Illustration for article titled Every scientific study of armpit odors was wrong - until now

Have you ever wondered whether people's armpits have different odors depending on whether they're left-handed or right-handed? Or if certain armpit scents are more masculine than others? Some brave armpit science experts have the answers.


The field of armpit research - axilla research, if we're using proper scientific terminology - has one glaring flaw. The authors of the latest paper spotlighted on NCBI ROFL explain:

"Most studies on perception of human social odors in axillary sweat do not distinguish between samples from the right and left axillae."


It's like I can't even trust the field of armpit science anymore! After all, as the authors point out, a right-handed person might produce stronger odors in his right armpit because he uses that arm more, and vice versa for a left-handed person. Finally, these questions are being asked:

The aim of the present study was to test whether odor samples from the right and left axillae provided by right- and left-handed men were perceived differently by female raters. Participants were 38 males and 49 females, aged 19-35 years. Fresh odor samples (cotton pads worn underarm for 24 h) were evaluated for attractiveness, intensity, and masculinity, with left and right samples being presented as independent stimuli.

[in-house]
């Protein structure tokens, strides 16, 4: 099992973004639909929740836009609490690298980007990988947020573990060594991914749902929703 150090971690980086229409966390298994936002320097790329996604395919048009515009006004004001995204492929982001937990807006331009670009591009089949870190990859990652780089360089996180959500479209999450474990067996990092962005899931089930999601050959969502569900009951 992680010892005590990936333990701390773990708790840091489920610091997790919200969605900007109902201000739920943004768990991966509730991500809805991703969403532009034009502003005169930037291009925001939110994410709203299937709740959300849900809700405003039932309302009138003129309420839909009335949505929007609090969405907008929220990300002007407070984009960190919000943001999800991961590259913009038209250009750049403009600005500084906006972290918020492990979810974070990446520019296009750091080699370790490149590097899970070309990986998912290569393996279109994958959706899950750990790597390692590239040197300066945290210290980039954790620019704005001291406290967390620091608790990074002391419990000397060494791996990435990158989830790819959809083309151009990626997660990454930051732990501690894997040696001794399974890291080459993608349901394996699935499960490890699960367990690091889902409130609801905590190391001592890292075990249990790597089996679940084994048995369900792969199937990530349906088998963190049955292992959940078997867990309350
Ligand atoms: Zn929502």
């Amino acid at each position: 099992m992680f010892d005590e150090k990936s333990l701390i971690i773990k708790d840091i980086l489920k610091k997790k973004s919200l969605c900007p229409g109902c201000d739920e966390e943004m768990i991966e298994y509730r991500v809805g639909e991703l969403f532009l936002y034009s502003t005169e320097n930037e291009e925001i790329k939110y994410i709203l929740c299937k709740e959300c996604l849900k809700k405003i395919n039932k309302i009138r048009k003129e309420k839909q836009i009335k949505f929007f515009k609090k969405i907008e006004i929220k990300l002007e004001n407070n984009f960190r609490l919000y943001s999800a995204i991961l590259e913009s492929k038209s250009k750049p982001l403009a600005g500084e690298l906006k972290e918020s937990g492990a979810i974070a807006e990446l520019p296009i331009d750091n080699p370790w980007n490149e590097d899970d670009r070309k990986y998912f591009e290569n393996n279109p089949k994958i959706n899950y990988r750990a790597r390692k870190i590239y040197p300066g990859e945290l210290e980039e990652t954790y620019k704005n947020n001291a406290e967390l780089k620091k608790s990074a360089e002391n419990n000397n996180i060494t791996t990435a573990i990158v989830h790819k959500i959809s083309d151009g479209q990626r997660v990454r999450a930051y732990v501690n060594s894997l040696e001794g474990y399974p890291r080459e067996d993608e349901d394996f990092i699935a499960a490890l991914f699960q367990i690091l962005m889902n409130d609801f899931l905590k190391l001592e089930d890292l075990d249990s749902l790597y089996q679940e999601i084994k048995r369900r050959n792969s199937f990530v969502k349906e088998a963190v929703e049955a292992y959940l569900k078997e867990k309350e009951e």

I'll admit I don't spend a lot of time smelling armpits, but I was unaware that attractiveness was really a legitimate goal for their odor. I figured "thankfully non-existent" was a more desirable state. But this isn't about my ignorance - what differences did the study find?

A side-related difference emerged in left-handers only (no difference in right-handers): The odor from the axilla corresponding to the dominant side (left) was rated more masculine and more intense than the other side (right). This effect was limited to the ratings of a restricted group of females, that is, those who did not take hormone-based contraception and were estimated to be in the fertile phase of their menstrual cycle.


So...women at the height of their reproductive cycle find the left armpit of left-handed people more masculine than the right one? I cannot wait for the evolutionary psychology paper explaining that.

The paper ends with a wonderfully passive-aggressive "You're welcome" to all future armpit researchers:

"In conclusion, future studies using axillary odor samples can consider left and right samples as perceptually equivalent stimuli when the participant samples are representative of the general population, which comprises relatively low proportions of left-handed men and spontaneously ovulating fertile women."


[via NCBI ROFL; image from NCBI ROFL via Flickr]

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